If you plan on filing a claim for an injury you sustained in a car accident, from a slip and fall, dog bite, or another personal injury, you need to be aware of the independent medical examination process. Personal injury claims frequently involve independent medical examinations, especially if the case goes to court.
These examinations provide courts with a second opinion about the injuries you sustained, and they can significantly impact the amount of compensation you can recover after an accident. Independent medical examinations give the plaintiff — the person filing the claim — and the defendant — the person the plaintiff files against — equal opportunity to present proof of the extent of the plaintiff’s injuries.
What Is an Independent Medical Examination?
An independent medical examination (IME) is a third-party examination of the plaintiff’s injuries. Defendants or their insurance companies frequently request independent medical examinations to ensure that the plaintiff’s injuries are as severe as they claim.
Although you likely received medical attention and a diagnosis before filing your personal injury claim, the defendant and their insurance company will possibly want a second medical opinion. The idea of an independent medical exam is to have an objective third-party examine the injuries, but the defendant and their insurance company want the second examination to reduce the amount of the claim.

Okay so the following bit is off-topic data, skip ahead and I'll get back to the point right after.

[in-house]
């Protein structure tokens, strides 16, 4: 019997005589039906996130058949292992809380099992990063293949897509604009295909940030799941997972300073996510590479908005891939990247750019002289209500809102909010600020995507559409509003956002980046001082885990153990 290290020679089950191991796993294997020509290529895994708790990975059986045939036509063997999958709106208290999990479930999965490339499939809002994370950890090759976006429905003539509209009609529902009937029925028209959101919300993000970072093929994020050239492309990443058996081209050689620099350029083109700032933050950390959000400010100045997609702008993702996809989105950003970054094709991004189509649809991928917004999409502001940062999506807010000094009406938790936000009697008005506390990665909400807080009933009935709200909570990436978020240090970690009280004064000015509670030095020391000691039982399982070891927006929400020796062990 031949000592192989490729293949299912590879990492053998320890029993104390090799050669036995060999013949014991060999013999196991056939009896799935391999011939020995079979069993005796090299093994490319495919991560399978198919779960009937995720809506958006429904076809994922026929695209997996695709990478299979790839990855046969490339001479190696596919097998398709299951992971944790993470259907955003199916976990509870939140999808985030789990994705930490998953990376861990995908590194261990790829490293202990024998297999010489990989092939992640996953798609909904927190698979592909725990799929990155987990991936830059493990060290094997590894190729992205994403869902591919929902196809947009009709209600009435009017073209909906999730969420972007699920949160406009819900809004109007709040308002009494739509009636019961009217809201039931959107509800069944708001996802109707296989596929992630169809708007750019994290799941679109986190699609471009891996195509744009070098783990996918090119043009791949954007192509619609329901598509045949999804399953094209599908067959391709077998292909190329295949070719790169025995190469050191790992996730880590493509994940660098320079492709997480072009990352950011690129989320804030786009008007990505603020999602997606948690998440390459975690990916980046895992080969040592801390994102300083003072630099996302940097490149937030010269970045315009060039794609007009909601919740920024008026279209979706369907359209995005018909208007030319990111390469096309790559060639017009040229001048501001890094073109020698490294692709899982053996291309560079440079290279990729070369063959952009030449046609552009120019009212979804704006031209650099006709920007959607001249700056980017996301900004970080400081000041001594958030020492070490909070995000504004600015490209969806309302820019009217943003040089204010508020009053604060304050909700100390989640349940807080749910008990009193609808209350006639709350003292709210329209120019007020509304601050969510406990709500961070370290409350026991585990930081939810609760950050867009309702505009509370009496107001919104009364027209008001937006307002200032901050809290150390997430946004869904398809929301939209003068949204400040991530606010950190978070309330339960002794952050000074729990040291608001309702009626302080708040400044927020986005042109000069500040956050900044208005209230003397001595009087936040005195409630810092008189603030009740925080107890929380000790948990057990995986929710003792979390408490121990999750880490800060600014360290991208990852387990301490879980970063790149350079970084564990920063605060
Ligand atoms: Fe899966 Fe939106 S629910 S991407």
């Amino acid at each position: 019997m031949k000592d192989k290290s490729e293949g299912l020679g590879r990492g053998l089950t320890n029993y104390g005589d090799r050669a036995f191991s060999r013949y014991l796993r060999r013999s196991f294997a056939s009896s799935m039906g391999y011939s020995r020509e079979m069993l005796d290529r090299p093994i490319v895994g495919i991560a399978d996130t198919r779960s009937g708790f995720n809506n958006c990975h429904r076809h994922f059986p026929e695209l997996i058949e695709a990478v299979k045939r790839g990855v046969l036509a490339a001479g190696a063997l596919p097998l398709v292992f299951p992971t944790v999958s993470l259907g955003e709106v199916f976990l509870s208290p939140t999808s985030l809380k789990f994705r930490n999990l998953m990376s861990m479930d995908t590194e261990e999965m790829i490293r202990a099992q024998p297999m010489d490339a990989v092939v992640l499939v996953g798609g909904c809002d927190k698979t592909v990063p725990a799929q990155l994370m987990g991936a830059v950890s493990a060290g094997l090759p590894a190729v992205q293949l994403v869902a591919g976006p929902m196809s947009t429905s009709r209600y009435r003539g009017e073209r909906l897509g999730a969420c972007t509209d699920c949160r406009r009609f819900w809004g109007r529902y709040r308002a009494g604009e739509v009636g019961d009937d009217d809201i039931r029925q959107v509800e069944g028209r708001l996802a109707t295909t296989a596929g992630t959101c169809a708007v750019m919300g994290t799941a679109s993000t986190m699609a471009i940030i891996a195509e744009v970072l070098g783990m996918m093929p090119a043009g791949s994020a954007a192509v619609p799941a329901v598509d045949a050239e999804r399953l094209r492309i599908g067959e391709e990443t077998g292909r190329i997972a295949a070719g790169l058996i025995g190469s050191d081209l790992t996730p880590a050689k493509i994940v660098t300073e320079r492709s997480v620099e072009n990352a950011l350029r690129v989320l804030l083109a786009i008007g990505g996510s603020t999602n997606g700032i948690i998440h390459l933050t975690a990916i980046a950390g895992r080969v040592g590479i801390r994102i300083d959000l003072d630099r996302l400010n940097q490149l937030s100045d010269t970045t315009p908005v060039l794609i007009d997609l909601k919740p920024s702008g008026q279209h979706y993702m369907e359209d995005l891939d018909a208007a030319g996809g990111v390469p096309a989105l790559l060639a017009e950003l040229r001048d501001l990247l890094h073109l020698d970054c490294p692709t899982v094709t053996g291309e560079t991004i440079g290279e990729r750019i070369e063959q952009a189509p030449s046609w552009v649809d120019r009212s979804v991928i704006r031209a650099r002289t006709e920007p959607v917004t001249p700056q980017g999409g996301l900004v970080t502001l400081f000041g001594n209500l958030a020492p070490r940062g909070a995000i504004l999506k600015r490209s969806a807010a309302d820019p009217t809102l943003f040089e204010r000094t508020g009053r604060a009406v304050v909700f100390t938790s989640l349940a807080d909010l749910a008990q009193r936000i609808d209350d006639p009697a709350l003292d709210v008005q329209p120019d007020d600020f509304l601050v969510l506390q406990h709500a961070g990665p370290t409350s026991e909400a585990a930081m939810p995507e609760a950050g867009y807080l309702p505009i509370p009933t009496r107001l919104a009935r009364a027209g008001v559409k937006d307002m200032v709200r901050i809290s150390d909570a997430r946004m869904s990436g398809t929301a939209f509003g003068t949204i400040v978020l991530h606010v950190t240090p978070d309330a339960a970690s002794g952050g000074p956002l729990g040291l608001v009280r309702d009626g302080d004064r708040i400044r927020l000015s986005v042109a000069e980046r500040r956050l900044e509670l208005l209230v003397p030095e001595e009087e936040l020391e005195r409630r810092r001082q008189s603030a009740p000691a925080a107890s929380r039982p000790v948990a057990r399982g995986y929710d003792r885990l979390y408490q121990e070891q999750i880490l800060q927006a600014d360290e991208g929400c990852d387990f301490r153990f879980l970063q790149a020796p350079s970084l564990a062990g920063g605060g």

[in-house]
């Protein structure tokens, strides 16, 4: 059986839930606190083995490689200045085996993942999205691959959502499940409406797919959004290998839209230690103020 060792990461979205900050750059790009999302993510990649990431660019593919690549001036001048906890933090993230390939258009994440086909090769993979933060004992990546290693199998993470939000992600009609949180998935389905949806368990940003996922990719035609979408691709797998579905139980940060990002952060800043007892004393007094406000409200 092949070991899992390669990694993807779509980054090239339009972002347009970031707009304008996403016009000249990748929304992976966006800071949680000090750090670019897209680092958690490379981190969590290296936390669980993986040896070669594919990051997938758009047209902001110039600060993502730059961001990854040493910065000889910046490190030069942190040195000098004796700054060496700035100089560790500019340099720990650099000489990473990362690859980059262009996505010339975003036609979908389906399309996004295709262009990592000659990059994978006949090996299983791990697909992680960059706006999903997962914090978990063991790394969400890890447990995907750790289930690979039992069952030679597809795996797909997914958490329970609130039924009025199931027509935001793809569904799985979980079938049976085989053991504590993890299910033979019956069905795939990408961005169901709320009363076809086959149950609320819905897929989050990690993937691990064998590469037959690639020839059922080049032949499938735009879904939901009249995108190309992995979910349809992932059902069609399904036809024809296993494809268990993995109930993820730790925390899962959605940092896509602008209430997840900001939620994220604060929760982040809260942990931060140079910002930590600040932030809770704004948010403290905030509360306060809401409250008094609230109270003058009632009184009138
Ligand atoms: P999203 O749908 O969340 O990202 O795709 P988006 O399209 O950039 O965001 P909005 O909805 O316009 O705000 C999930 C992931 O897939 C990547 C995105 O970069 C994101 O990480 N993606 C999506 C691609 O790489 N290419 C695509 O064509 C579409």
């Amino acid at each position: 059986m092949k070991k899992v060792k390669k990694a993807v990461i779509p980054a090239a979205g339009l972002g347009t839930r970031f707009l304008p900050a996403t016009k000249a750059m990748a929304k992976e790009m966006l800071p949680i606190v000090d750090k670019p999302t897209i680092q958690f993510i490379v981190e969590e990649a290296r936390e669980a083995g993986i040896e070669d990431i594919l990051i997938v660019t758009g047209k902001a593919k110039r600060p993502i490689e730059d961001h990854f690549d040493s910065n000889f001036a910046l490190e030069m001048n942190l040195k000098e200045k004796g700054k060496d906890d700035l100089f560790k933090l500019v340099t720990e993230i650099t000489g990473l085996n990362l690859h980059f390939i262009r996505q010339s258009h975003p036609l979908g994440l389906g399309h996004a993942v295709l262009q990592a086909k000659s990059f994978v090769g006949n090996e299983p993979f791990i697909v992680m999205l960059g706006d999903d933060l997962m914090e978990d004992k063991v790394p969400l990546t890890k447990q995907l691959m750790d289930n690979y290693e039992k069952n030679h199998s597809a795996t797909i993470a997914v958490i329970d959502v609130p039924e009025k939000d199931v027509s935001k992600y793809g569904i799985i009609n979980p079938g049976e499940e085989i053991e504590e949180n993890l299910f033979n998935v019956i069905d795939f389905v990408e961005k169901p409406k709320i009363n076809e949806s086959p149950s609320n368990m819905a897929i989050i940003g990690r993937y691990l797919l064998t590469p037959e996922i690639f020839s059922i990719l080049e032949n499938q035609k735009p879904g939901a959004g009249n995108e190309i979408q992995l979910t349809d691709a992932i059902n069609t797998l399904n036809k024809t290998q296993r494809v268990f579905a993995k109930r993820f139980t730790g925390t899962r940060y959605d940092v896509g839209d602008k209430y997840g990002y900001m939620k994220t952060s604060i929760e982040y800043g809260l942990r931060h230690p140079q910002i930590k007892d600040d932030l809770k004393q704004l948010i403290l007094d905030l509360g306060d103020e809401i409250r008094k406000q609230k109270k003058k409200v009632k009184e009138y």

For example, if you suffered from a serious broken leg in a car accident, you likely already received medical attention and are continuing treatment. An independent medical examination has nothing to do with your treatment and recovery — it instead evaluates the extent of your injuries for the defendant’s benefit. The IME doctor would examine your leg to give a second opinion about the extent of your injuries. If the independent medical examiner determines that your injuries aren’t as severe as you claim, the defendant can use that as evidence to reduce the amount you can recover in compensation.
Typically, osteopathic doctors and doctors of medicine conduct IMEs, and have substantial experience conducting these exams. They may also have expertise in your particular injuries, such as a broken leg or a burn.
During the IME process, the doctor will examine you, run tests, and ask you questions to make a diagnosis. They’ll likely ask questions regarding the accident and your medical history as it relates to your injury.
One important note is that IME doctors should only ask you questions that are relevant to the injuries you sustained in the accident. They can’t ask you questions about your lifestyle — such as drinking frequency or sexual history — if it doesn’t relate to the case.
Independent Medical Examination Guidelines
When undergoing an independent medical examination, there are guidelines the doctor and defendant must follow:
- The defendant or their insurance company covers the cost of the IME
- The defendant or their insurance company needs to inform the plaintiff of when the IME will take place, and the notice should be long before the exam occurs
- Medical professionals can only perform one examination unless there’s cause for more
- The IME doctor must be available in the deposition or trial for cross-examination
In addition to these guidelines, you also have certain rights when receiving an independent medical examination:
- You are not obligated to attend an independent medical examination if it’s an unreasonable distance away from your home
- A defendant and their insurance company can’t request a second independent medical examination for the same injury
- Your personal injury attorney can attend your examination
- You are allowed to review communication between the insurance company and the IME doctor
- You can correct any factual mistakes that the IME doctor made